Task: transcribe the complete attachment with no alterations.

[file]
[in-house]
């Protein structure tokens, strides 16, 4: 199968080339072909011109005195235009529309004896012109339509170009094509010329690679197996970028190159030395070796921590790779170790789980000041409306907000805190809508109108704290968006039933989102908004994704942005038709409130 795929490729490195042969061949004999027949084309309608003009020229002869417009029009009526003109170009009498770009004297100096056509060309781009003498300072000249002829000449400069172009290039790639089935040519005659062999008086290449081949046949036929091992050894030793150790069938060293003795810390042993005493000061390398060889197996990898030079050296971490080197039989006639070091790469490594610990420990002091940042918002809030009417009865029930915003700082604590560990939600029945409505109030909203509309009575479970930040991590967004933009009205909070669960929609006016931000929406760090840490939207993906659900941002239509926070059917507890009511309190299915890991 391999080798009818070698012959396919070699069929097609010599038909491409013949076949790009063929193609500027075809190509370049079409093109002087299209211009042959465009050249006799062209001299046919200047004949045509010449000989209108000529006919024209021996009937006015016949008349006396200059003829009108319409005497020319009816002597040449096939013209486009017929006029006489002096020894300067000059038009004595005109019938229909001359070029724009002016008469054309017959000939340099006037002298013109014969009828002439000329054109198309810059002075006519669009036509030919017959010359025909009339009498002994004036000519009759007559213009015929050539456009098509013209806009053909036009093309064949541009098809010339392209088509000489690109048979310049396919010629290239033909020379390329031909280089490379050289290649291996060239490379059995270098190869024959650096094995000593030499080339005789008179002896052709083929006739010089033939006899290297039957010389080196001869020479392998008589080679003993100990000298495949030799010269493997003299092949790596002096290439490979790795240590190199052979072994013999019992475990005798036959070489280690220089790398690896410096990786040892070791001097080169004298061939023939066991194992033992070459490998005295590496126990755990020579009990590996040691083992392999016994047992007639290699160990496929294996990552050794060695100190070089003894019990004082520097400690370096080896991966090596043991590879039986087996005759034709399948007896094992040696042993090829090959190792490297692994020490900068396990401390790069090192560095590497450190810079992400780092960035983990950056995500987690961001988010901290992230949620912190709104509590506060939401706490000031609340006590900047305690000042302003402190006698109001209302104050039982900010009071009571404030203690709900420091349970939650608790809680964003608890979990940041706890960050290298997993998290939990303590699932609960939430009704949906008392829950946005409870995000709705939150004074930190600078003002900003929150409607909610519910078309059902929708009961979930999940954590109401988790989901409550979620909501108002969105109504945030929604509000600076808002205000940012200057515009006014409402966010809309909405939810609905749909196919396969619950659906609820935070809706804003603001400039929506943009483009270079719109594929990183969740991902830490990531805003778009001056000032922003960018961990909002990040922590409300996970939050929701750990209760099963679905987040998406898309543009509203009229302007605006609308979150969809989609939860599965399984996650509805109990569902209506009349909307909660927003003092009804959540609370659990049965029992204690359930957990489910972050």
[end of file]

[in-house]
């Protein structure tokens, strides 16, 4: 199968080339072909011109005195235009529309004896012109339509170009094509010329690679197996970028190159030395070796921590790779170790789980000041409306907000805190809508109108704290968006039933989102908004994704942005038709409130 795929490729490195042969061949004999027949084309309608003009020229002869417009029009009526003109170009009498770009004297100096056509060309781009003498300072000249002829000449400069172009290039790639089935040519005659062999008086290449081949046949036929091992050894030793150790069938060293003795810390042993005493000061390398060889197996990898030079050296971490080197039989006639070091790469490594610990420990002091940042918002809030009417009865029930915003700082604590560990939600029945409505109030909203509309009575479970930040991590967004933009009205909070669960929609006016931000929406760090840490939207993906659900941002239509926070059917507890009511309190299915890991 391999080798009818070698012959396919070699069929097609010599038909491409013949076949790009063929193609500027075809190509370049079409093109002087299209211009042959465009050249006799062209001299046919200047004949045509010449000989209108000529006919024209021996009937006015016949008349006396200059003829009108319409005497020319009816002597040449096939013209486009017929006029006489002096020894300067000059038009004595005109019938229909001359070029724009002016008469054309017959000939340099006037002298013109014969009828002439000329054109198309810059002075006519669009036509030919017959010359025909009339009498002994004036000519009759007559213009015929050539456009098509013209806009053909036009093309064949541009098809010339392209088509000489690109048979310049396919010629290239033909020379390329031909280089490379050289290649291996060239490379059995270098190869024959650096094995000593030499080339005789008179002896052709083929006739010089033939006899290297039957010389080196001869020479392998008589080679003993100990000298495949030799010269493997003299092949790596002096290439490979790795240590190199052979072994013999019992475990005798036959070489280690220089790398690896410096990786040892070791001097080169004298061939023939066991194992033992070459490998005295590496126990755990020579009990590996040691083992392999016994047992007639290699160990496929294996990552050794060695100190070089003894019990004082520097400690370096080896991966090596043991590879039986087996005759034709399948007896094992040696042993090829090959190792490297692994020490900068396990401390790069090192560095590497450190810079992400780092960035983990950056995500987690961001988010901290992230949620912190709104509590506060939401706490000031609340006590900047305690000042302003402190006698109001209302104050039982900010009071009571404030203690709900420091349970939650608790809680964003608890979990940041706890960050290298997993998290939990303590699932609960939430009704949906008392829950946005409870995000709705939150004074930190600078003002900003929150409607909610519910078309059902929708009961979930999940954590109401988790989901409550979620909501108002969105109504945030929604509000600076808002205000940012200057515009006014409402966010809309909405939810609905749909196919396969619950659906609820935070809706804003603001400039929506943009483009270079719109594929990183969740991902830490990531805003778009001056000032922003960018961990909002990040922590409300996970939050929701750990209760099963679905987040998406898309543009509203009229302007605006609308979150969809989609939860599965399984996650509805109990569902209506009349909307909660927003003092009804959540609370659990049965029992204690359930957990489910972050």